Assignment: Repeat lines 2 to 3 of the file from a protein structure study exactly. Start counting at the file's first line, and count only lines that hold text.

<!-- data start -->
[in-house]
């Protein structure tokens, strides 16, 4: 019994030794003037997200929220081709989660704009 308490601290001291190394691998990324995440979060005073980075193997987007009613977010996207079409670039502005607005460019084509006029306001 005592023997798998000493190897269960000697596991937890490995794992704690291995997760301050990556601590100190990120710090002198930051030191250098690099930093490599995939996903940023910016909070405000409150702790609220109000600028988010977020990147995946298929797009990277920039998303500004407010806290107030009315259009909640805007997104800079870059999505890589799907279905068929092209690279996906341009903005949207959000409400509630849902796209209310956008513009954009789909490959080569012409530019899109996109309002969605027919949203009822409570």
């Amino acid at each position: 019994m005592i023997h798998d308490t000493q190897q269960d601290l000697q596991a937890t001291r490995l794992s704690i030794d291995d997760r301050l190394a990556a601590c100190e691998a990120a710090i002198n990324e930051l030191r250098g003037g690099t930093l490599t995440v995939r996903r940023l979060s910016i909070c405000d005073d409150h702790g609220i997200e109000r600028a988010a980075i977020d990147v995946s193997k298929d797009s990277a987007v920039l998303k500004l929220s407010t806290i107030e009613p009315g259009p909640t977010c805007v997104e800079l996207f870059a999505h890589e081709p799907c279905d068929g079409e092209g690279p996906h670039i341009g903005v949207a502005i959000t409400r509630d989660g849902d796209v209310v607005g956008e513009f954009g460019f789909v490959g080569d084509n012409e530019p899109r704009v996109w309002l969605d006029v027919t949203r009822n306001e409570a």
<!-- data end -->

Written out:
């Protein structure tokens, strides 16, 4: 019994030794003037997200929220081709989660704009 308490601290001291190394691998990324995440979060005073980075193997987007009613977010996207079409670039502005607005460019084509006029306001 005592023997798998000493190897269960000697596991937890490995794992704690291995997760301050990556601590100190990120710090002198930051030191250098690099930093490599995939996903940023910016909070405000409150702790609220109000600028988010977020990147995946298929797009990277920039998303500004407010806290107030009315259009909640805007997104800079870059999505890589799907279905068929092209690279996906341009903005949207959000409400509630849902796209209310956008513009954009789909490959080569012409530019899109996109309002969605027919949203009822409570």
């Amino acid at each position: 019994m005592i023997h798998d308490t000493q190897q269960d601290l000697q596991a937890t001291r490995l794992s704690i030794d291995d997760r301050l190394a990556a601590c100190e691998a990120a710090i002198n990324e930051l030191r250098g003037g690099t930093l490599t995440v995939r996903r940023l979060s910016i909070c405000d005073d409150h702790g609220i997200e109000r600028a988010a980075i977020d990147v995946s193997k298929d797009s990277a987007v920039l998303k500004l929220s407010t806290i107030e009613p009315g259009p909640t977010c805007v997104e800079l996207f870059a999505h890589e081709p799907c279905d068929g079409e092209g690279p996906h670039i341009g903005v949207a502005i959000t409400r509630d989660g849902d796209v209310v607005g956008e513009f954009g460019f789909v490959g080569d084509n012409e530019p899109r704009v996109w309002l969605d006029v027919t949203r009822n306001e409570a």